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Old 07-19-2017, 05:05 PM   #1
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Default Women's Role

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Evangelical. Thank you for your input. There are couple things I wanted to talk about but how about we start with one.

What is your understanding on sexism? I'm also in Women's, Gender and Sexuality Studies and by no means the "common definition of sexism today" has ever revolved around "females are not allowed to use the male toilets and vice versa". Sexism is, and has always been about "the prejudice, stereotyping, or discrimination based on a person's sex or gender." Note here that by definition, sexism can affect either gender.

And I apologize if I haven't made it clearer. When I talked about sexism exhibited in the LC, I was referring to misogyny, which stands for dislike of, contempt for, or ingrained prejudice against women. From my experience, there certainly is prejudice against women in LC. I'm taking your comment "there's no dress code" at face value; Sure, different localities might have different practices. I'll just ask you one thing: Who do you see, in the leadership circle of LC, is a woman? And whom among those women that you considered leaders in the LC community, is not some elder/male leader's wife, sister, daughter? I'm genuinely curious if you know any sister that is in leadership position because of and only because of her spirituality.

That's the thing. Sexism to me is all about power dynamics. Men hold positions of power in the LC system. Men have all the representation in leadership. There are at least the same number of women, if not more, in the LC system. Why aren't women represented in positions of power and be involved in high level decision making? There are and always have been spiritual giants that are women. When voices from one gender are not heard but rather ignored, whatever the situation is, there is a problem.

I appreciate you bringing up the historical viewpoint. If you think people then got things right and you would rather live according to those standards, well, I'm fairly certain that I know much more about you as a person and a believer than how much info you revealed about yourself on this forum.

Thank you for your input. Looking forward to seeing your reply.
Hi QOSTA,

If the meaning of sexism meant misogyny then I have no problem with that. The topic however usually reverts to "women can't be leaders" but the two matters are different issues. I note that your post started off talking about misogyny but then reverted to matters of women in church leadership. If "women can't be leaders" is the same as misogyny then Jesus was sexist for choosing only 12 male church leaders and in not allowing Mary, a woman, to touch Him after His resurrection, but allowing Thomas, a male disciple, to touch Him.

Therefore in the first church, the group of 12 disciples, the voices of women were not heard and no woman was involved in the decision making of the church. The Last Supper, Jesus shared only with his closest 12, and the women close to Jesus did not participate nor were they invited.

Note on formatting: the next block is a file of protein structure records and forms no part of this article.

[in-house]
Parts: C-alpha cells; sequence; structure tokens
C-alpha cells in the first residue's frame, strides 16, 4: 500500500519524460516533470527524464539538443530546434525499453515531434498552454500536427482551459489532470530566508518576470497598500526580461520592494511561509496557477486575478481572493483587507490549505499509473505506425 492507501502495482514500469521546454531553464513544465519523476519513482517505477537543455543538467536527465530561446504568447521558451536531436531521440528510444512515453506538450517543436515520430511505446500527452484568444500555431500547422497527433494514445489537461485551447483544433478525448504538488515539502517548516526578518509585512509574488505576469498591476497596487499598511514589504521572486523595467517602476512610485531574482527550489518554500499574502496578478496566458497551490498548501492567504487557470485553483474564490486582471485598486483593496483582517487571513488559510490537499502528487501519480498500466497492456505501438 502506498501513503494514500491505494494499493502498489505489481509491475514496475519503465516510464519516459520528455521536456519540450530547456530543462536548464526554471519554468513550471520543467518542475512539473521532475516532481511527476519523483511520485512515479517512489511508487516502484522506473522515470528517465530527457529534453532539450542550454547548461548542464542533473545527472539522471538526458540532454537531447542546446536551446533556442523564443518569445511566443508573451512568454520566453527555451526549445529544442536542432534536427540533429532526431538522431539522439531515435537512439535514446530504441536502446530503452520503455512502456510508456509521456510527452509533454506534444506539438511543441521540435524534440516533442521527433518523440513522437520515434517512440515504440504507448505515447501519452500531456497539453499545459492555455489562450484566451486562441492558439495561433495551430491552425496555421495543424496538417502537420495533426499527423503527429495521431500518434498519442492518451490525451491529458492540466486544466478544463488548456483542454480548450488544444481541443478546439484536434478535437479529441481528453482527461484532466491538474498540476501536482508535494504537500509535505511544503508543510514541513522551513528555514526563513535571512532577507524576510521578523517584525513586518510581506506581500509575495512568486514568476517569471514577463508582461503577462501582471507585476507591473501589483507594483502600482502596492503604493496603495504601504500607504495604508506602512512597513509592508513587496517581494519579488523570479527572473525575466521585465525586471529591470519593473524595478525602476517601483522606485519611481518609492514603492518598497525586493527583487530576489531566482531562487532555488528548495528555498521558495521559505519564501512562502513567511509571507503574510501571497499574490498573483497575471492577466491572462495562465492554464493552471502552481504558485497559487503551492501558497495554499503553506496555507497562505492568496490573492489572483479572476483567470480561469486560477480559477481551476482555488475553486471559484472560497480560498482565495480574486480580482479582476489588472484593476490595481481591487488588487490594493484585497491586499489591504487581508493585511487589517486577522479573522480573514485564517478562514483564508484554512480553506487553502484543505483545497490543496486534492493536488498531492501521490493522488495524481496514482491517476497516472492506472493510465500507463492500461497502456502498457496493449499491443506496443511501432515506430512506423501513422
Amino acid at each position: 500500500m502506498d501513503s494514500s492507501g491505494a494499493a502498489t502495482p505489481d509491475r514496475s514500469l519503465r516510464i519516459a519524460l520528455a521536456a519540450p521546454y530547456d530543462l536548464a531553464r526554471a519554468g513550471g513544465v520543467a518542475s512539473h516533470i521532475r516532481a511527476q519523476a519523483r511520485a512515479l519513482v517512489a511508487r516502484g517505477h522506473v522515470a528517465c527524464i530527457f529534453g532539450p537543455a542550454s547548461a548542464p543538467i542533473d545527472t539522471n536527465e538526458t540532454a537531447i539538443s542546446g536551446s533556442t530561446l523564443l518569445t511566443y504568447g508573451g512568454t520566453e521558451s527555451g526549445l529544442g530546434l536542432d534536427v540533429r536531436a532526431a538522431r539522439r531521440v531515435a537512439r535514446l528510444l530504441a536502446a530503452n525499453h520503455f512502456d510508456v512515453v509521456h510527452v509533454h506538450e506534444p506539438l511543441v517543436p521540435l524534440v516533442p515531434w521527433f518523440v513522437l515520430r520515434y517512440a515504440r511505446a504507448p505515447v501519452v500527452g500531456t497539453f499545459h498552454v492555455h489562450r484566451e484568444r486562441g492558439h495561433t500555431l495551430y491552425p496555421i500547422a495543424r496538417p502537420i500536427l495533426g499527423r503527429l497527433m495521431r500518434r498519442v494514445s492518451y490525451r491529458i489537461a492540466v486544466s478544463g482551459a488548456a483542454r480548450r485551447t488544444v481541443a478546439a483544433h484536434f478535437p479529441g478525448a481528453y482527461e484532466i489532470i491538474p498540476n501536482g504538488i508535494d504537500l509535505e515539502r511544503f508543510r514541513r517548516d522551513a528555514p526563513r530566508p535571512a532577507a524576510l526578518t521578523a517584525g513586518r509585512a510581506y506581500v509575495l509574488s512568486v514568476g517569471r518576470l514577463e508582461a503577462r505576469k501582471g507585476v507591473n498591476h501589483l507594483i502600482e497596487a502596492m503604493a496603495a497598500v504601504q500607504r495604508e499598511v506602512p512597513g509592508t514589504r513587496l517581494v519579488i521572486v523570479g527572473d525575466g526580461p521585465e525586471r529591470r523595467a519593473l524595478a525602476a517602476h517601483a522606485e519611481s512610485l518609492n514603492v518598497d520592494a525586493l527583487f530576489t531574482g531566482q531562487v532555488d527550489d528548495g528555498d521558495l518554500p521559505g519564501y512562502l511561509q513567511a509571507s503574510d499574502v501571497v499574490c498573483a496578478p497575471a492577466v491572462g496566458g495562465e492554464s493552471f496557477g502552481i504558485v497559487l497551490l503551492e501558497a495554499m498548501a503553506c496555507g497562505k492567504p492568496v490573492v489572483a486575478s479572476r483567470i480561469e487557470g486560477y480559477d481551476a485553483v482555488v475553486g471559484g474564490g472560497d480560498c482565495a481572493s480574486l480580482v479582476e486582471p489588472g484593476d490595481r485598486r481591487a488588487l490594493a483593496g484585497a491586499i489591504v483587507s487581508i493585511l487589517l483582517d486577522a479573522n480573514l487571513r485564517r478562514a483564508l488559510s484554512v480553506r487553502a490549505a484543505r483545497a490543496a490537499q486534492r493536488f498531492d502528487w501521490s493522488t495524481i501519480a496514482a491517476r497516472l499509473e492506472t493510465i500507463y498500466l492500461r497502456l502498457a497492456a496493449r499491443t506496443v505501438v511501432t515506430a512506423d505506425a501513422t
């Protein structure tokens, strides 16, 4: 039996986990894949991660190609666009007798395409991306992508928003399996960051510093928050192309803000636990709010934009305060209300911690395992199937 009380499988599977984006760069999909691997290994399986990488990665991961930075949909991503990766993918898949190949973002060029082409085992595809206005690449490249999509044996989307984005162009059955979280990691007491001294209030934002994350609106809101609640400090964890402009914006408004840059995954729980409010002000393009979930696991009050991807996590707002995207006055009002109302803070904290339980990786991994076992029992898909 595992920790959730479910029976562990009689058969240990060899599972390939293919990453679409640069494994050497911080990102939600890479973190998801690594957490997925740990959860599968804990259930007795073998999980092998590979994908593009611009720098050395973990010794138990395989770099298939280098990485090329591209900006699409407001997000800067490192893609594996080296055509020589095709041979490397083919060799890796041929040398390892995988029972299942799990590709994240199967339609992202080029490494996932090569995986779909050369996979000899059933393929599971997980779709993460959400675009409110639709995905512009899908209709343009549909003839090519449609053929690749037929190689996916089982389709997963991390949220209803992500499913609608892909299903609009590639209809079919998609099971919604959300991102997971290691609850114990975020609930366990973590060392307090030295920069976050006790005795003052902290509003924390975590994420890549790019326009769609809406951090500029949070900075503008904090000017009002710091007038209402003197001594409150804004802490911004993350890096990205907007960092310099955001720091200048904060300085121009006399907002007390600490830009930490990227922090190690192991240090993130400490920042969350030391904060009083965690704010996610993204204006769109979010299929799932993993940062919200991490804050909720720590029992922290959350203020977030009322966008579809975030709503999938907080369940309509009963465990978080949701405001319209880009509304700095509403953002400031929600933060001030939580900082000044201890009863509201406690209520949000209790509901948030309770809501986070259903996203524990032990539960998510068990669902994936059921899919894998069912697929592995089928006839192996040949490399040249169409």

One would think that if Jesus was truly a social reformer, intending to bring in equality between the sexes, he would have included at least one woman on his team and would not be shy about doing so. He had no problem being persecuted for meeting with tax collectors and prostitutes, yet he never reversed hundreds of years of Jewish tradition. Still, there were many women close to Jesus and loved by Jesus, Mary, Martha, etc. The thing is, they did not have to be included in high level decision making, and furthermore, they were happy about that and did not complain about it. That kind of woman that God prefers is described in 1 Peter 3:4 You should clothe yourselves instead with the beauty that comes from within, the unfading beauty of a gentle and quiet spirit, which is so precious to God.

Submission, not trying to achieve leadership positions, is how holy women have always behaved according to Peter:

1 Peter 3:5 For this is the way the holy women of the past who put their hope in God used to adorn themselves. They submitted themselves to their own husbands,

verse 6:

Sarah obeyed her husband, Abraham, and called him her master.


Sarah did not seek an equal leadership position alongside her husband Abraham nor seek to be Abraham's master/leader. Yet Sarah was still truly a great woman. Sarah is an example of a great, holy woman.

In my experience, 1 Peter 3:4 does not describe most women I know involved in feminism movements. God is not impressed at women trying to achieve high positions of authority in the church with their boldness and loudness. He is rather, impressed by women who can suppress their ambitions, if any, and become a gentle and quiet spirit, in support of leaders.

Just because a female may be very spiritual, even more spiritual then men, it does not qualify them for a leadership position over men. Sarah for example may have been far more spiritual than Abraham, yet she was still obliged to call him her master.

You have said that sexism to you is about power dynamics.